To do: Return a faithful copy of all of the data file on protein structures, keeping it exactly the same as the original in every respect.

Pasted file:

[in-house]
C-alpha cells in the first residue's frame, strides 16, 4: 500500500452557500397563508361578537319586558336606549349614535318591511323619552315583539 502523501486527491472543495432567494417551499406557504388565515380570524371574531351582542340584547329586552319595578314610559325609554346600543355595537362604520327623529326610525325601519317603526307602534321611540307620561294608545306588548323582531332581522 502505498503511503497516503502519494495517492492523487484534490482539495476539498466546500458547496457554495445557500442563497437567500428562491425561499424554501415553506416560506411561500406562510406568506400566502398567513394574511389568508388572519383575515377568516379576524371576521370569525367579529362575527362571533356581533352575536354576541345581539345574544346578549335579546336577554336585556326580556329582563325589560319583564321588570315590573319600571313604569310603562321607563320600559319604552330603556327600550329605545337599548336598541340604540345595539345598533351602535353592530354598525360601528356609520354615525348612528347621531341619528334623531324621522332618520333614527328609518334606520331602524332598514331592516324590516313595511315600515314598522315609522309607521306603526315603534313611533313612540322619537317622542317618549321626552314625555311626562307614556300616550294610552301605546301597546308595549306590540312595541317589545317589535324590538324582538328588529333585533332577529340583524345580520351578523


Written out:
[in-house]
C-alpha cells in the first residue's frame, strides 16, 4: 500500500452557500397563508361578537319586558336606549349614535318591511323619552315583539 502523501486527491472543495432567494417551499406557504388565515380570524371574531351582542340584547329586552319595578314610559325609554346600543355595537362604520327623529326610525325601519317603526307602534321611540307620561294608545306588548323582531332581522 502505498503511503497516503502519494495517492492523487484534490482539495476539498466546500458547496457554495445557500442563497437567500428562491425561499424554501415553506416560506411561500406562510406568506400566502398567513394574511389568508388572519383575515377568516379576524371576521370569525367579529362575527362571533356581533352575536354576541345581539345574544346578549335579546336577554336585556326580556329582563325589560319583564321588570315590573319600571313604569310603562321607563320600559319604552330603556327600550329605545337599548336598541340604540345595539345598533351602535353592530354598525360601528356609520354615525348612528347621531341619528334623531324621522332618520333614527328609518334606520331602524332598514331592516324590516313595511315600515314598522315609522309607521306603526315603534313611533313612540322619537317622542317618549321626552314625555311626562307614556300616550294610552301605546301597546308595549306590540312595541317589545317589535324590538324582538328588529333585533332577529340583524345580520351578523